As a food blogger, I often feel a lot of (mostly self-applied) pressure to create recipes that are overly produced and done up. There is a lot of reward for visually impressive recipes with long, drawn-out ingredient lists and eye catching headlines. Or perhaps, I just assume there is because of how much of that I see floating around Pinterest.
To be honest, the tendency to overly “gourmet-ize” everything is an aspect of food media that I have always been uncomfortable with. I have a formal education as an engineer, so perhaps it is that my technical and artistic sides are forever fighting in every recipe I write.
The notebook of recipes I have built over time skews heavily utilitarian and practical. That has a lot to do with how they were born — from struggle. I think it is a struggle a lot of you probably are familiar with, the competing interests of nutrition, expense, deliciousness, and time management.
It’s the balance we all fight for as parents and spouses, and as the one who “wears the apron” at home. How do you put nutritious, delicious food on the table for everyone while meeting often unfair expectations we have of ourselves?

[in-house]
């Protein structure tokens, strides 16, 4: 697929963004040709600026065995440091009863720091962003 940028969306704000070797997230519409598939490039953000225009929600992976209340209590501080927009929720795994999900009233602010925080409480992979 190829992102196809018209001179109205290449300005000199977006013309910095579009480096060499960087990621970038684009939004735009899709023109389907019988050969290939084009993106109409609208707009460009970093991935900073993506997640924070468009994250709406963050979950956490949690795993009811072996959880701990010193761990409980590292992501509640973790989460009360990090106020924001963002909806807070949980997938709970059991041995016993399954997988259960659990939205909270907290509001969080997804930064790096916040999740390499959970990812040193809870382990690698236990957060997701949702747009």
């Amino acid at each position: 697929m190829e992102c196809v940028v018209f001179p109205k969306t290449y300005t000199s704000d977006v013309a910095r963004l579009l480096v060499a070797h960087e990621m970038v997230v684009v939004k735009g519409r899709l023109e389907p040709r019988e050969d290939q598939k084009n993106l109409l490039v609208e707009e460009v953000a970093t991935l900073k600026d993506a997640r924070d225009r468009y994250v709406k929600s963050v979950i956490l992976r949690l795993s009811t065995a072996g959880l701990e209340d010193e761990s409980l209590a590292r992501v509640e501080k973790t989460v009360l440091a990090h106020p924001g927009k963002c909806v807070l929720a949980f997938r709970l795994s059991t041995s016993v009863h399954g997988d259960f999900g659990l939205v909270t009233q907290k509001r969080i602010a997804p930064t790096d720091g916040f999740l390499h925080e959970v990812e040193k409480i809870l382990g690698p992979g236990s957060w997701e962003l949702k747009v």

I know we all compare ourselves to Pinterest or the magazines we see when we check out at the supermarket. Sites of “Pinterest fails” were born of a desire to relieve the tension created by those expectations. Laughing at the silliness of it all can be therapeutic.
Even with all that in mind, I still often find myself headed in that direction. It’s easy to try to solve problems by making things more complex. It’s much harder to stop yourself and backtrack towards simplicity, even if you know that’s usually the right thing to do.
So, that sometimes leads me to dishes like this one, whose pure simplicity can make me feel like I am cheating you. Its elegance comes from the fact that not only is there just one ingredient besides the fish, but it is the *right* one.
The right one, in this case, is a Mexican seasoning called Tajin. The ingredient list of Tajin itself is blissfully short. Chile peppers, salt, and dehydrated lime juice. Savory, salty, tart. Placed against the slight sweetness of sockeye salmon and smoke roasted to doneness, it tastes like it should be a old classic.
Maybe it is the affinity of the lime juice for the fish. Or the familiarity of the roasted taste the chile powder in the Tajin takes on from a hot smoke on the grill? Every time I make it, I spend a little time considering whether it is possible I had it somewhere before I made it myself. It seems too perfect to not already be commonplace.
Note: Tajin is available at virtually every supermarket (including Costco) where I live, but I also live an hour from the Mexican border. So, I may have a skewed perspective on its general availability. If it is not stocked where you live, it is available (as always) on Amazon.com here (affiliate).